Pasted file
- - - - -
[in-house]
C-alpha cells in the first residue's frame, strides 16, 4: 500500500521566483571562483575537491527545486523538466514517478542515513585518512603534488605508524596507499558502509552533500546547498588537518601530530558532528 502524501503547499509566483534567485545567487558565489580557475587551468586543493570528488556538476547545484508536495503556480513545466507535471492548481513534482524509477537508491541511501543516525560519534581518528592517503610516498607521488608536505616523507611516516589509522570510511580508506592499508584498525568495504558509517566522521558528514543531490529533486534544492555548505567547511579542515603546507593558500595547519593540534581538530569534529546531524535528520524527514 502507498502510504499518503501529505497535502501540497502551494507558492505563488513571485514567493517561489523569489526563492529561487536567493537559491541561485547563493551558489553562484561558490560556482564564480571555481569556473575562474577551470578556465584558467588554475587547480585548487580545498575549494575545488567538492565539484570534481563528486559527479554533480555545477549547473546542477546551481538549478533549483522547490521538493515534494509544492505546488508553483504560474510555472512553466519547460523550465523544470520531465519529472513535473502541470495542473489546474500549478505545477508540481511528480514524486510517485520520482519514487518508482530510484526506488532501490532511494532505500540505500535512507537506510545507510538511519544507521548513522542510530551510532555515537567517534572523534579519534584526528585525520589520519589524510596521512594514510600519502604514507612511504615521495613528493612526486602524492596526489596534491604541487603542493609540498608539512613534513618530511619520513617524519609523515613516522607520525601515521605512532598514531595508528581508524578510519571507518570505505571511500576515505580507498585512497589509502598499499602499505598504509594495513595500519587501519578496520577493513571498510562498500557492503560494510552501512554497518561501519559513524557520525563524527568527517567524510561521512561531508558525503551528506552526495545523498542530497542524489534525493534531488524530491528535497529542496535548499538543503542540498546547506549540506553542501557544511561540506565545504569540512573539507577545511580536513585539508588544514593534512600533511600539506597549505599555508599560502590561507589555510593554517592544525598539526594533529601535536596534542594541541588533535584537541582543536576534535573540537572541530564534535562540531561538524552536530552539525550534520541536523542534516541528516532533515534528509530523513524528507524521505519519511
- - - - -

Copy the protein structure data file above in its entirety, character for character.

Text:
[in-house]
C-alpha cells in the first residue's frame, strides 16, 4: 500500500521566483571562483575537491527545486523538466514517478542515513585518512603534488605508524596507499558502509552533500546547498588537518601530530558532528 502524501503547499509566483534567485545567487558565489580557475587551468586543493570528488556538476547545484508536495503556480513545466507535471492548481513534482524509477537508491541511501543516525560519534581518528592517503610516498607521488608536505616523507611516516589509522570510511580508506592499508584498525568495504558509517566522521558528514543531490529533486534544492555548505567547511579542515603546507593558500595547519593540534581538530569534529546531524535528520524527514 502507498502510504499518503501529505497535502501540497502551494507558492505563488513571485514567493517561489523569489526563492529561487536567493537559491541561485547563493551558489553562484561558490560556482564564480571555481569556473575562474577551470578556465584558467588554475587547480585548487580545498575549494575545488567538492565539484570534481563528486559527479554533480555545477549547473546542477546551481538549478533549483522547490521538493515534494509544492505546488508553483504560474510555472512553466519547460523550465523544470520531465519529472513535473502541470495542473489546474500549478505545477508540481511528480514524486510517485520520482519514487518508482530510484526506488532501490532511494532505500540505500535512507537506510545507510538511519544507521548513522542510530551510532555515537567517534572523534579519534584526528585525520589520519589524510596521512594514510600519502604514507612511504615521495613528493612526486602524492596526489596534491604541487603542493609540498608539512613534513618530511619520513617524519609523515613516522607520525601515521605512532598514531595508528581508524578510519571507518570505505571511500576515505580507498585512497589509502598499499602499505598504509594495513595500519587501519578496520577493513571498510562498500557492503560494510552501512554497518561501519559513524557520525563524527568527517567524510561521512561531508558525503551528506552526495545523498542530497542524489534525493534531488524530491528535497529542496535548499538543503542540498546547506549540506553542501557544511561540506565545504569540512573539507577545511580536513585539508588544514593534512600533511600539506597549505599555508599560502590561507589555510593554517592544525598539526594533529601535536596534542594541541588533535584537541582543536576534535573540537572541530564534535562540531561538524552536530552539525550534520541536523542534516541528516532533515534528509530523513524528507524521505519519511